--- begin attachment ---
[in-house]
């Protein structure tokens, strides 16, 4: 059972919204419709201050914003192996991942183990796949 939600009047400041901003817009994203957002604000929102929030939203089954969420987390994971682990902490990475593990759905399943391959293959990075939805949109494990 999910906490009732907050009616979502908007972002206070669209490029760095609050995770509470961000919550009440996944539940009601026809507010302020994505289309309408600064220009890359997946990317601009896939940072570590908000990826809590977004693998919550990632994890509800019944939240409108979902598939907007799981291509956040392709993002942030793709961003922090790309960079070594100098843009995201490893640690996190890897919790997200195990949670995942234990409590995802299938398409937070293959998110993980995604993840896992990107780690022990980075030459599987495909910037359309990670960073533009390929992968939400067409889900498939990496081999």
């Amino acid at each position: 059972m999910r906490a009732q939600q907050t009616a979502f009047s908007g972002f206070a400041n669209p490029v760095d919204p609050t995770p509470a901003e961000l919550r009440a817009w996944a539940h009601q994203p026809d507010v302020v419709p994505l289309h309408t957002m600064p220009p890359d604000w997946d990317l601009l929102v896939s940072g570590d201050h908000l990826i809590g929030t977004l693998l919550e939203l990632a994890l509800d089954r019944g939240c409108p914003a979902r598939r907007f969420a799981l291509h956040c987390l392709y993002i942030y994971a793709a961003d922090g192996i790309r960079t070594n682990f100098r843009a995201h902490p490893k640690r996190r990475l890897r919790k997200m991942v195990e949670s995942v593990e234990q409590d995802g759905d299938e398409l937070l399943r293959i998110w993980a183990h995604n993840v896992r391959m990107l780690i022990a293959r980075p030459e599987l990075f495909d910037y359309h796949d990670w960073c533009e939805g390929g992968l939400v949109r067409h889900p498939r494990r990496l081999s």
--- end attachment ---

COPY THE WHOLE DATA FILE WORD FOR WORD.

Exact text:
[in-house]
């Protein structure tokens, strides 16, 4: 059972919204419709201050914003192996991942183990796949 939600009047400041901003817009994203957002604000929102929030939203089954969420987390994971682990902490990475593990759905399943391959293959990075939805949109494990 999910906490009732907050009616979502908007972002206070669209490029760095609050995770509470961000919550009440996944539940009601026809507010302020994505289309309408600064220009890359997946990317601009896939940072570590908000990826809590977004693998919550990632994890509800019944939240409108979902598939907007799981291509956040392709993002942030793709961003922090790309960079070594100098843009995201490893640690996190890897919790997200195990949670995942234990409590995802299938398409937070293959998110993980995604993840896992990107780690022990980075030459599987495909910037359309990670960073533009390929992968939400067409889900498939990496081999």
């Amino acid at each position: 059972m999910r906490a009732q939600q907050t009616a979502f009047s908007g972002f206070a400041n669209p490029v760095d919204p609050t995770p509470a901003e961000l919550r009440a817009w996944a539940h009601q994203p026809d507010v302020v419709p994505l289309h309408t957002m600064p220009p890359d604000w997946d990317l601009l929102v896939s940072g570590d201050h908000l990826i809590g929030t977004l693998l919550e939203l990632a994890l509800d089954r019944g939240c409108p914003a979902r598939r907007f969420a799981l291509h956040c987390l392709y993002i942030y994971a793709a961003d922090g192996i790309r960079t070594n682990f100098r843009a995201h902490p490893k640690r996190r990475l890897r919790k997200m991942v195990e949670s995942v593990e234990q409590d995802g759905d299938e398409l937070l399943r293959i998110w993980a183990h995604n993840v896992r391959m990107l780690i022990a293959r980075p030459e599987l990075f495909d910037y359309h796949d990670w960073c533009e939805g390929g992968l939400v949109r067409h889900p498939r494990r990496l081999s």